Jordan persuaded the State Bar of Texas to bring forward a resolution at the annual ABA meeting in Chicago calling for the American Bar Association to return to its traditional neutrality on the abortion issue. Almost every attorney active in leadership positions in the Texas Bar at the time supported Jordan ’s position of neutrality on the abortion issue. That included Harriet Miers who would later go on to be the President of the State Bar of Texas herself. While Miers was supportive of his resolution, she wasn’t particularly active in that battle as best Jordan remembers.

Mr. Jordan was successful in getting the ABA to reverse its decision in support of abortion rights at the Chicago meeting, and that position of neutrality remained in place through the 1991 Atlanta national convention.

Soon thereafter, the tide turned against those who wanted the ABA to stay out of the highly charged abortion battle. Abortion rights supporters turned out in large numbers at the 1992 ABA convention, and the ABA adopted a position in favor of “abortion on demand”, a position that, in Jordan ’s words, is “even more liberal than Roe v. Wade.” The ABA has maintained its abortion rights ever since.

While Harriet Miers was not actively engaged in the heated debates over this issue in ABA circles in the early 1990s, she joined most of the Texas Bar Association officials in support of the Jordan position. Jordan strongly supports Harriet Miers’ nomination to the U.S. Supreme Court and has been asked to be available to testify on her behalf before the Senate Judiciary Committee when hearings begin.

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by Carolyn Barta    Fri, Oct 14, 2005, 08:43 AM

The four finalists for the George W. Bush Library were announced Thursday and, as a member of the journalism faculty at SMU, of course I hope that SMU gets the nod.

Bets have long been placed on SMU as the final pick because it is his wife’s alma mater. Other valid reasons include: SMU has a topnotch political science department that produces excellent programming, has ample space for document storage (having bought the old Mrs. Baird’s Bread property) and has convenient access to public transportation at Mockingbird Station. Plus, SMU knows how to put on classy, special events.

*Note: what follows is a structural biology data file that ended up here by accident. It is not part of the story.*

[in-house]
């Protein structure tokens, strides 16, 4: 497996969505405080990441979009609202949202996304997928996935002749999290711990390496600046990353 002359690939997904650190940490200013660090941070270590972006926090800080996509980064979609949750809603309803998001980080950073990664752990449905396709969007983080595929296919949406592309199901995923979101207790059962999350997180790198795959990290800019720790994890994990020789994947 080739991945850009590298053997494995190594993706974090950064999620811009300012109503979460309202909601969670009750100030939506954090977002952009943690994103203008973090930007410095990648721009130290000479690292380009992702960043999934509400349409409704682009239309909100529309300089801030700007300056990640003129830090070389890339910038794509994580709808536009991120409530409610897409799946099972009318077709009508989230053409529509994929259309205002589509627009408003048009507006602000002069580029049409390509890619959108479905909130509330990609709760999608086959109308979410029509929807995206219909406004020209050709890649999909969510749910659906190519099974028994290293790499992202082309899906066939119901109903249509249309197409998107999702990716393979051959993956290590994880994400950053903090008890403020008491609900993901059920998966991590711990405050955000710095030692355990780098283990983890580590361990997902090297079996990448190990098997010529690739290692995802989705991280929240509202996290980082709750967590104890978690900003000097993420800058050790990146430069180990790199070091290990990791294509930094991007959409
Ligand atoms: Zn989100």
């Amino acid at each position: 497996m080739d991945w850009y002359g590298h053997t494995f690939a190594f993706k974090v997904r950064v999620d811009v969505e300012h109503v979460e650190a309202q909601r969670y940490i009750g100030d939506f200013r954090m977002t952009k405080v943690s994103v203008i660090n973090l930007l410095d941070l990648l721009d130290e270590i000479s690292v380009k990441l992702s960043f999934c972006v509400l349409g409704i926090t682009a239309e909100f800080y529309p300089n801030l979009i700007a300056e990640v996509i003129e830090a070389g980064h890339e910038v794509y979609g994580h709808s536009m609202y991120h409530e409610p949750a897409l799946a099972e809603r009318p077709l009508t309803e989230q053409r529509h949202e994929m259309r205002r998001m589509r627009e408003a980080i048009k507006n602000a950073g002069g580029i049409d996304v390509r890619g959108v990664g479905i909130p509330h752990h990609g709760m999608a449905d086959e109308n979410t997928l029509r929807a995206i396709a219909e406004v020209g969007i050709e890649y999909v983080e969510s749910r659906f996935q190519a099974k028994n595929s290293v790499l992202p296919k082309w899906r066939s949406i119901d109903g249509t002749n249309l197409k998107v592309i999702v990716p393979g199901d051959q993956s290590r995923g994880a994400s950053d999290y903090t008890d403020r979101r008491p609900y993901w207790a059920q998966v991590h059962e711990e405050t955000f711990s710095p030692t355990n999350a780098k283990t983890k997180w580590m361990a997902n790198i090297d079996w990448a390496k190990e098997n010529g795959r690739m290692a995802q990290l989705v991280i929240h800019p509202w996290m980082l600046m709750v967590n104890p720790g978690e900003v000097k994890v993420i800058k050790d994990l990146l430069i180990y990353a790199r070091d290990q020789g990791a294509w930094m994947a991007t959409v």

The president has said he wants his library to draw scholars to study issues of particular importance to him – freedom and democracy, compassionate conservatives, broad reform and economic reform. SMU clearly fills the bill.

However, the disadvantage to the Hilltop is that it might reinforce the elitist, frat-boy image that Bush has long tried to shed. For symbolic reasons, he might prefer a Library on the banks of the Brazos at Baylor, which would reinforce his image as a faith-based president who is close to the earth and home, as Waco is easy distance from his Crawford ranch. Bush has partnered events with both campuses, visiting SMU for election-eve rallies and having events such as his Economic Summit at Baylor.

As for University of Dallas, the Catholic University also provides a faith-based connection. UD has access to property near the old Texas Stadium but would seem to lack the convenience, access and personal tie that SMU or Baylor/Waco would provide. Finally, Texas Tech, with its proximity to Midland, once home to both W. and Laura, is being kept in the mix for the time being. (Don Evans, Bush’s old friend from Midland, heads the selection committee.) That one, off in the boonies, would be the surprise pick.

Bush has said he wants to be actively involved with his Library, which points toward Baylor or SMU.

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by Scott Bennett    Fri, Oct 14, 2005, 08:00 AM

From South Of The Trinity - By Rufus Shaw

Friday, October 7th, the Dallas Morning News ran a front page story outlining some of the activities of South of the Trinity Councilman Leo Chaney, Jr. and his relationship with Southwest Housing. Both Councilman Chaney and the owner of Southwest Housing are being investigated by the FBI. As a matter of fact, all of the African-American council members have had information regarding their activities at city hall subpoenaed. I can only speculate as to the reason for this serious expose-looking piece which was supposed to expose a corrupt link between Chaney and Southwest Housing. Instead of convincing the Black community that Councilman Chaney has surely done something wrong, the Morning News article raised even more questions about its coverage of this unprecedented FBI probe of city hall and why Mayor Miller has somehow escaped the attention of federal investigators.